Known Hazards: The 6 Most Common Injuries for Women at Work
Broadly speaking, women endure psychological trauma in the workplace at greater frequency than their male colleagues. In 2015, an Australian study found that women are 1.9 times as likely to experience work-related “mental disorders.” For their part, men were 1.4 times as likely to suffer physical injuries in the workplace.
Up close though, the picture changes. According to the study’s abstract, “[a]djusting for occupational group reversed the gender difference in musculoskeletal and tendon injury claim rates.”
In other words, women experience such injuries at higher rates than men, and the lower overall frequency is attributable to underrepresentation in high-risk occupations.
As this interactive graph shows, workplace injuries occur with greater frequency in male-dominated occupations like utilities and motor vehicle manufacturing.
With this in mind, let’s take a closer look at six of the most common workplace injuries for women.
Lower Back Injuries
Lower back injury is a leading cause of low back pain, one of the most common chronic ailments in America. It’s more likely than not that you’ll experience persistent low back pain at some point in your life — if you’re not already a statistic.
Common causes of on-the-job lower back injuries include repeated lifting and turning, standing in place for long periods, walking with heavy loads, poor sitting posture, and repetitive side-to-side motion. Persistent low back pain can lead to other, more serious issues, such as herniated discs and opioid abuse.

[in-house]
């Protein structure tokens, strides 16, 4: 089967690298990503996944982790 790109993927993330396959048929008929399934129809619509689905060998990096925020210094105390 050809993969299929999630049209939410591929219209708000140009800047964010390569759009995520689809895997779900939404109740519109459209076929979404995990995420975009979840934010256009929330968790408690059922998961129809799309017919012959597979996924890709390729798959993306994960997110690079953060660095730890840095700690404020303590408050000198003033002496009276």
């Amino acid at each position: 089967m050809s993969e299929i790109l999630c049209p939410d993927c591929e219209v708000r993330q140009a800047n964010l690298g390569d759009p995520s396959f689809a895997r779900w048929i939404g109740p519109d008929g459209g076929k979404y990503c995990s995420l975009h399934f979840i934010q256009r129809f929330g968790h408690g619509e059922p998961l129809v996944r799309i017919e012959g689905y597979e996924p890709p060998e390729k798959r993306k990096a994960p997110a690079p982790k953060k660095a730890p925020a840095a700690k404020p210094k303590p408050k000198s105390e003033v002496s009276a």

Upper back and neck injuries frequently have a similar set of causes as lower back injuries: repetitive motion, craning, standing for long periods, and the like. Unfortunately, neck injuries are just as stubborn as lower back injuries. Left untreated, they can substantially impact quality of life over time, and may lead to complications that reduce range of motion or sensation.
Hand and Wrist Injuries
Hand and wrist injuries, such as carpal tunnel syndrome, affect workers across the income and industry spectrum — from entry-level food-service and manufacturing workers to white-collar professionals. Common causes include overuse, repetitive motion, and poor office ergonomy.
Motor Vehicle Accidents
Though men are more likely to hold driver jobs, motor vehicle accidents don’t discriminate. Accident and fatality rates are just as high among women as men.
Sexual harassment is a major source of physical and psychological trauma in the workplace. By the numbers, women are more vulnerable than men to the full spectrum of sexual harassment: verbal abuse, unwanted advances, inappropriate touching, sexual assault. Beyond the physical and emotional impact of sexual harassment, there’s a career dimension as well: Women who escalate complaints are subject to retaliation that may impede their professional advancement.
Workplace violence can be random or targeted, but the numbers don’t lie: Women and men alike fall victim. Women experiencing domestic abuse in the home are especially vulnerable to targeted violence.
Have you ever experienced one of these on-the-job injuries? Please share in the comments section below.